Crunch impresses, costing just two energy. Its 30 damage isn't spectacular, but you discard an energy from your opponent, often letting you stall them indefinitely since you'll be removing energy as fast as they can attach it. If they have no energy or you simply want more damage, Accelerock smashes out a sweet 120 damage, defeating most foes in two hits.
Lycan Fang nets a stellar 200 damage, but since you have to discard two energy from Lycanroc, it's not the greatest GX move available. Still, it's nice to have options, and sometimes that extra damage is worth the price. Finally, Lyranroc has a retreat cost of just one, letting you easily switch it to recover from status conditions.
8. Reshiram GX
Like Palkia, legendary Reshiram counts as a Basic Pokemon, useful since you won't have to evolve it from prior forms. No resistance, and a weakness to Water, but Reshiram offers three tantalizing moves:
- Flame Charge (1 energy): Search your deck for two Fire energy and attach them to this Pokemon.
- Scorching Column (4 energy): Deals 110 damage and burns the defending Pokemon.
- Vermilion GX (4 energy): Lands 180 damage and lets you attach up to five Fire energy from your hand to your Pokemon in any manner you wish.
Reshiram works almost like Palkia except its energy-gathering is more reliable. Flame Charge pulls two energy from your deck (rather than your bench), allowing easy resource gathering even early in the game, and since this move accepts energy of any color, Reshiram works well in twin-element decks.
Once you've stockpiled for Scorching Column, you can land a fierce 110 damage and free burn every turn, no coin flip required. Finally, Vermilion lands a huge amount of damage while preparing your other Pokemon with energy and ranks as another of the best GX attacks in the game.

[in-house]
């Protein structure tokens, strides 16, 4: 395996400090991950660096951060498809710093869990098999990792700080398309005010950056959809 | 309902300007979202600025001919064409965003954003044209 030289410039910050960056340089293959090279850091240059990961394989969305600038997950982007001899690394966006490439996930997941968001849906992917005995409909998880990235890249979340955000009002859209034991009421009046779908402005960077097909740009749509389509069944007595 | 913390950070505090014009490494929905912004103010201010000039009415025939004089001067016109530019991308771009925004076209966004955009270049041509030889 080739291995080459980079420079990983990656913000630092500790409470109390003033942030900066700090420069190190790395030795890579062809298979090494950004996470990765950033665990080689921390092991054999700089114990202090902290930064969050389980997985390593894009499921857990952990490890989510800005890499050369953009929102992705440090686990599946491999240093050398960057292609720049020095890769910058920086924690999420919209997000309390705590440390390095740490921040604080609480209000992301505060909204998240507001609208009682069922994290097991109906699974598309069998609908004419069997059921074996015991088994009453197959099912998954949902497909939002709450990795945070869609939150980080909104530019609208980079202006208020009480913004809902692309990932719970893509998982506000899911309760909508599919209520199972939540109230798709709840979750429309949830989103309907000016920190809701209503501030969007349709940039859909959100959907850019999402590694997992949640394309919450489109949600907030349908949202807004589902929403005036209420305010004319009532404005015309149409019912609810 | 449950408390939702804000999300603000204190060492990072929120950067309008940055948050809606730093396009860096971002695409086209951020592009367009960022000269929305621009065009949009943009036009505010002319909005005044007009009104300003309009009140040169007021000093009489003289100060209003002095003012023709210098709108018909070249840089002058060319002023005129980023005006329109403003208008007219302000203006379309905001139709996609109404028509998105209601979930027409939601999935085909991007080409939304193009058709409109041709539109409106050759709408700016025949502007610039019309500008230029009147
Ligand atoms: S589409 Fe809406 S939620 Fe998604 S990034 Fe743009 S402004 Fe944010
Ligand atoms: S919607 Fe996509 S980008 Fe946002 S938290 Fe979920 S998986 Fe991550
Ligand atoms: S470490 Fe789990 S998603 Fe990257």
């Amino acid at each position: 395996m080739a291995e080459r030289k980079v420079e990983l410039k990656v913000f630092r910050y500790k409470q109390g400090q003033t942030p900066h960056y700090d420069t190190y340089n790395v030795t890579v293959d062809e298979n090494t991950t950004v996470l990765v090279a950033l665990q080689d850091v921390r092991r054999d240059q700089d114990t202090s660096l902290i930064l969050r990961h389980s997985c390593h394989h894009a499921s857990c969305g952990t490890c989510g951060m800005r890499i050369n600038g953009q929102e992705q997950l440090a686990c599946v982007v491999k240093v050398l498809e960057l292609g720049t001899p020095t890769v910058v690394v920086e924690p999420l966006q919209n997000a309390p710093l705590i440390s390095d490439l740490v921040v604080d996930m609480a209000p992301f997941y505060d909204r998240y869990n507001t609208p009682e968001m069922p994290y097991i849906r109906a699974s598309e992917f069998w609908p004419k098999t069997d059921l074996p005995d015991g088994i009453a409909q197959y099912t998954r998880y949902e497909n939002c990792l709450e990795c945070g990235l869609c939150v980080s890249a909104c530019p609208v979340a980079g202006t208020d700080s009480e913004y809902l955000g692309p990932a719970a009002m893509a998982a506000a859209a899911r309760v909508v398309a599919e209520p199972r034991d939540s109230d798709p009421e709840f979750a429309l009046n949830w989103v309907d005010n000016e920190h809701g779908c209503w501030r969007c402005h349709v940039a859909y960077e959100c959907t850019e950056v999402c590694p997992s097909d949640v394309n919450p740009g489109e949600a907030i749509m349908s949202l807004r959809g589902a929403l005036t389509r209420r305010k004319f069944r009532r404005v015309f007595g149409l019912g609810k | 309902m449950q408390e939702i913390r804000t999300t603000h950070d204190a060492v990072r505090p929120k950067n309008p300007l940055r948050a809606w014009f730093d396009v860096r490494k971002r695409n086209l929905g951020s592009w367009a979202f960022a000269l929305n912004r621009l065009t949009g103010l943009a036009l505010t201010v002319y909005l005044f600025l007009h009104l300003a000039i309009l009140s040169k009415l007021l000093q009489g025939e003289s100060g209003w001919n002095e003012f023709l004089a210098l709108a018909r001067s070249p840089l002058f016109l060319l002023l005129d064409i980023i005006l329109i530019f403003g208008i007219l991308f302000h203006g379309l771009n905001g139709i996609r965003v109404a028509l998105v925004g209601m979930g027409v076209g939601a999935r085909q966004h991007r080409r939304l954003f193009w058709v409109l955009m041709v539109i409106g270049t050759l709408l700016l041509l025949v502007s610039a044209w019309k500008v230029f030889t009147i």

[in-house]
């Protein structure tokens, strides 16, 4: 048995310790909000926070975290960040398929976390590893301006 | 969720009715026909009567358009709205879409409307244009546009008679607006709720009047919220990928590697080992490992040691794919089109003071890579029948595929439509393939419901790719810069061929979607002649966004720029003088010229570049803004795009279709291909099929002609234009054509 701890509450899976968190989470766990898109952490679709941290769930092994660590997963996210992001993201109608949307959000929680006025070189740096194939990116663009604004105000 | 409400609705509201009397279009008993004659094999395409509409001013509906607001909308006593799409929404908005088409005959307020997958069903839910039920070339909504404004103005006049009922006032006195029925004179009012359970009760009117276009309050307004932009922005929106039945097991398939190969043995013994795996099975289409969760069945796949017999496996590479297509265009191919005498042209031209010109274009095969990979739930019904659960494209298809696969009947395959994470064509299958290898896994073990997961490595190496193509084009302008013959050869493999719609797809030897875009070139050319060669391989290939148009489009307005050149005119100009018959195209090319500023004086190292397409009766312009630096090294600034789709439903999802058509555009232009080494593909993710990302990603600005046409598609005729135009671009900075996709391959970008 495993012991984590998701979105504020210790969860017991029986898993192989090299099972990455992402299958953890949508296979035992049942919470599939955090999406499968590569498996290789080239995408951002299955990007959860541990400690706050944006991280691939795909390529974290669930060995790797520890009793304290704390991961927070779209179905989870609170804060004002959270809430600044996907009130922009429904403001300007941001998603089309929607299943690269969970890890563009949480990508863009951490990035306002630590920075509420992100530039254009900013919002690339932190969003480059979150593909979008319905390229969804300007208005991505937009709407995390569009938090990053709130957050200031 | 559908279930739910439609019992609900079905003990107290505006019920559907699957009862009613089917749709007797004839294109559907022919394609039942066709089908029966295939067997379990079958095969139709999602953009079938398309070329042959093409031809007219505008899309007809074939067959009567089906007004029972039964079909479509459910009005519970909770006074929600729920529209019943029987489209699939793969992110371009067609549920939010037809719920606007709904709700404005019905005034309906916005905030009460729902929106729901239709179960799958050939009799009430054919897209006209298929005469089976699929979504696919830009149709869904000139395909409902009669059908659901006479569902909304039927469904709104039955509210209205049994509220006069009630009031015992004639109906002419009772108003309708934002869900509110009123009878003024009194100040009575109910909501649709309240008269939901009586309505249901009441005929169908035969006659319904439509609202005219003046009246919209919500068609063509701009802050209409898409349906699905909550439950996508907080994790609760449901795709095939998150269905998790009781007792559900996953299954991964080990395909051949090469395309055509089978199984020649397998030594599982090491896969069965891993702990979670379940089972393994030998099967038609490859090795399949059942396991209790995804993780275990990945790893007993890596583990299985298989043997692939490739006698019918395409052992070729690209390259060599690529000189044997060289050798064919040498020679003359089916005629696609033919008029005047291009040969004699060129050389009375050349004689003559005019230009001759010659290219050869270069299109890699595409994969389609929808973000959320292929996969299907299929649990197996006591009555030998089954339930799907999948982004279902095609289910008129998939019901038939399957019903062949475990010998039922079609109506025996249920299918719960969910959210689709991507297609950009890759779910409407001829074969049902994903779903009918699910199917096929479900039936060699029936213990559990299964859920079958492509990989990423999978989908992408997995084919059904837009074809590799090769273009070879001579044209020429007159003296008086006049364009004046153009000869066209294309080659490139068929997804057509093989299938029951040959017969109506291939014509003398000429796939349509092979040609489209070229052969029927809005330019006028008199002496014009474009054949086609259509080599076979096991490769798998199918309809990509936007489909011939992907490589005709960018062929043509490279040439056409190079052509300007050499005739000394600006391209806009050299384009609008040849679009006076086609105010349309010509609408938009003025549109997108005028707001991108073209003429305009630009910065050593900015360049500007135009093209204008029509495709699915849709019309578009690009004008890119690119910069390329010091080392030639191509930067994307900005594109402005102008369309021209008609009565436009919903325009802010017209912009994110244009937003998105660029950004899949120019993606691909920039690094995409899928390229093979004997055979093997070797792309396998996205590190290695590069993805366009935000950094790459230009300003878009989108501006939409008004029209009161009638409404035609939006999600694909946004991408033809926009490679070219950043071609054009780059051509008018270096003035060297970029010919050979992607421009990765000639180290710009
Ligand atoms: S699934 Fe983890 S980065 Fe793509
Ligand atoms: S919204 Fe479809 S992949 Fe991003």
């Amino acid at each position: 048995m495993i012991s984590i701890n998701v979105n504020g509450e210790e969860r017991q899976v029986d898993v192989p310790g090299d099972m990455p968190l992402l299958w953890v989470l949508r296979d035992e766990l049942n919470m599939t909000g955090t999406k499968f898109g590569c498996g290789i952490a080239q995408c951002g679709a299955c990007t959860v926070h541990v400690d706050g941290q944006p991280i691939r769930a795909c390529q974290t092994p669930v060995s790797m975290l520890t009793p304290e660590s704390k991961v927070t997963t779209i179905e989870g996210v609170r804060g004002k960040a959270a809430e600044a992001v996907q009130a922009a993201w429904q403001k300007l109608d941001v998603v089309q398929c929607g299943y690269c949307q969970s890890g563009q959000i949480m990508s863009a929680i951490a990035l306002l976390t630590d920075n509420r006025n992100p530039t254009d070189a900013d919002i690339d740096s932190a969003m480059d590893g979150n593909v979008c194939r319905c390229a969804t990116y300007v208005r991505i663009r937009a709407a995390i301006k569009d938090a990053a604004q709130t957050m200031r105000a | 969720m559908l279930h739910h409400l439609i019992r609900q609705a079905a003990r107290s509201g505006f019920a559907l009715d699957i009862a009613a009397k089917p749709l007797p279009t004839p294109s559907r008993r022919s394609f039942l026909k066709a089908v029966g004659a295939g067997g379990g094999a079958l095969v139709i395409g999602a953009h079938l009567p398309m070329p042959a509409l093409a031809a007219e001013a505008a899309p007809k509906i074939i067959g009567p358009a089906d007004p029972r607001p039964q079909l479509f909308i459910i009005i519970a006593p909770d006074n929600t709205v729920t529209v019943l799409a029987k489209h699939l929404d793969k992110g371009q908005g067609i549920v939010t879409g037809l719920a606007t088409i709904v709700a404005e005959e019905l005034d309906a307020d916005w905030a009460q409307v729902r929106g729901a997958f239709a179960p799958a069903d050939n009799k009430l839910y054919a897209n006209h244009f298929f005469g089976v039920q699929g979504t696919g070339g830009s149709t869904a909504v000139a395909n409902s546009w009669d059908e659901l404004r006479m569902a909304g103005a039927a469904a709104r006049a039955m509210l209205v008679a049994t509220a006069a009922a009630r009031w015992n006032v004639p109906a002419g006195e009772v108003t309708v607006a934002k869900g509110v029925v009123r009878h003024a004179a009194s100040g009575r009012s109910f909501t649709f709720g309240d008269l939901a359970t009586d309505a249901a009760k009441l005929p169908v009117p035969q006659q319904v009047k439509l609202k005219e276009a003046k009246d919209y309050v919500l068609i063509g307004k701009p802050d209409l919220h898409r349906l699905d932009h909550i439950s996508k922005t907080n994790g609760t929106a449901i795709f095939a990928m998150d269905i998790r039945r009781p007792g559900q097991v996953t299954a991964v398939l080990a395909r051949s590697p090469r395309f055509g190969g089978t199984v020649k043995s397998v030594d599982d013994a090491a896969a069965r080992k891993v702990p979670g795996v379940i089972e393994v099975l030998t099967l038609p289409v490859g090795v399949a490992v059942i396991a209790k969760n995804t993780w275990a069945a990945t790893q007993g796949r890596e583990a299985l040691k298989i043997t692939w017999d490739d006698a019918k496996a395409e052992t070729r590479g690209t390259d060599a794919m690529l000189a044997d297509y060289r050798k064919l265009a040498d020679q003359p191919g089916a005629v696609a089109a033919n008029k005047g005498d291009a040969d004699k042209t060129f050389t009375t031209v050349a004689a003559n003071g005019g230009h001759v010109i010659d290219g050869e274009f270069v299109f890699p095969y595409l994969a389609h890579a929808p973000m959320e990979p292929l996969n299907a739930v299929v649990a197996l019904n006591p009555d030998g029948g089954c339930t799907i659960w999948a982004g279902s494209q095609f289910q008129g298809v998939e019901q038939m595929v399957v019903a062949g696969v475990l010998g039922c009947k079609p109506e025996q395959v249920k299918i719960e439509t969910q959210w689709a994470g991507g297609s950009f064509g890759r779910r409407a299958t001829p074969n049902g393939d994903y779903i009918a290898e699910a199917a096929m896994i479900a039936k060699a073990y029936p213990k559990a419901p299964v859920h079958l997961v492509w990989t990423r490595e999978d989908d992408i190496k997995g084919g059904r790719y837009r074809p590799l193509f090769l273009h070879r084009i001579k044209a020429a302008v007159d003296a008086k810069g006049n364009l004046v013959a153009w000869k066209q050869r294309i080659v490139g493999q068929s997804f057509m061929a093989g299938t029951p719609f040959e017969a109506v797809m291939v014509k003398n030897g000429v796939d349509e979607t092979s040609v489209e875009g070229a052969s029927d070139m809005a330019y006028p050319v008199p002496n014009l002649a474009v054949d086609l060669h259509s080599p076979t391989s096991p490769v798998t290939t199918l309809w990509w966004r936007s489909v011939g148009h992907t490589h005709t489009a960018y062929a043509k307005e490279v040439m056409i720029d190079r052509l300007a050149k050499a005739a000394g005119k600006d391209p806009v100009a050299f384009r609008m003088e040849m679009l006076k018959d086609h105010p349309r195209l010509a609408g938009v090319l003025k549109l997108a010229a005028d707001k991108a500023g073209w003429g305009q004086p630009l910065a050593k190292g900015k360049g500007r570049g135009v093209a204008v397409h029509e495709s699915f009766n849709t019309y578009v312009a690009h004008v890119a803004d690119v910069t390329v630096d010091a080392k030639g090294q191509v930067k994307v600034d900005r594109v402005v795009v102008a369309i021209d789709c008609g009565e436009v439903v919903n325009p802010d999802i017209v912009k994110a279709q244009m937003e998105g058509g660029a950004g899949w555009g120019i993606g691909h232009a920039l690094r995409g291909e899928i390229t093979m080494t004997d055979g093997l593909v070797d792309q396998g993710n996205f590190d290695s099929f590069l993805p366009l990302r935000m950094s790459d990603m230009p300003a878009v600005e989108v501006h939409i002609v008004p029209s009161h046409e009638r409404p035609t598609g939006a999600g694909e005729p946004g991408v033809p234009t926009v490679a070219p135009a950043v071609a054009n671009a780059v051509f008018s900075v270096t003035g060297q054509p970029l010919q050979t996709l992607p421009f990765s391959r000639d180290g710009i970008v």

7. Snorlax GX
With no Munchlax pre-evolution needed (since Muchlax often counts as a "baby" Pokemon), you're welcome to play Basic Snorlax immediately. As a Normal Pokemon, Snorlax fits into every deck since you can fuel his attacks with any type of energy, and 190 HP definitely impresses on as Basic. Just watch out for his hefty retreat cost of 4.
- Collapse (3 energy): Deals 80 damage and puts Snorlax to sleep.
- Thunderous Snore (5 energy): Does nothing if Snorlax isn't asleep, but can be used while Snorlax slumbers to score 180 damage.
- Pulverizing Pancake GX (5 energy): Crushes foes for 210 damage and puts Snorlax to sleep.
Normally, falling asleep isn't beneficial since your Pokemon can't attack until it wakes up. However, if Snorlax still hasn't woken up on your next turn (there's a 50% chance to awaken at each end step) and you have five energy, a sleeping Snorlax unlocks Thunderous Snore, dealing a massive 180 damage with no drawbacks.
Five energy also unlocks Pulverizing Pancake, a great GX attack that both nets 210 damage and puts Snorlax to sleep, preparing it for Thunderous Snore. Use Double Colorless Energy to quickly access Snorlax's moves.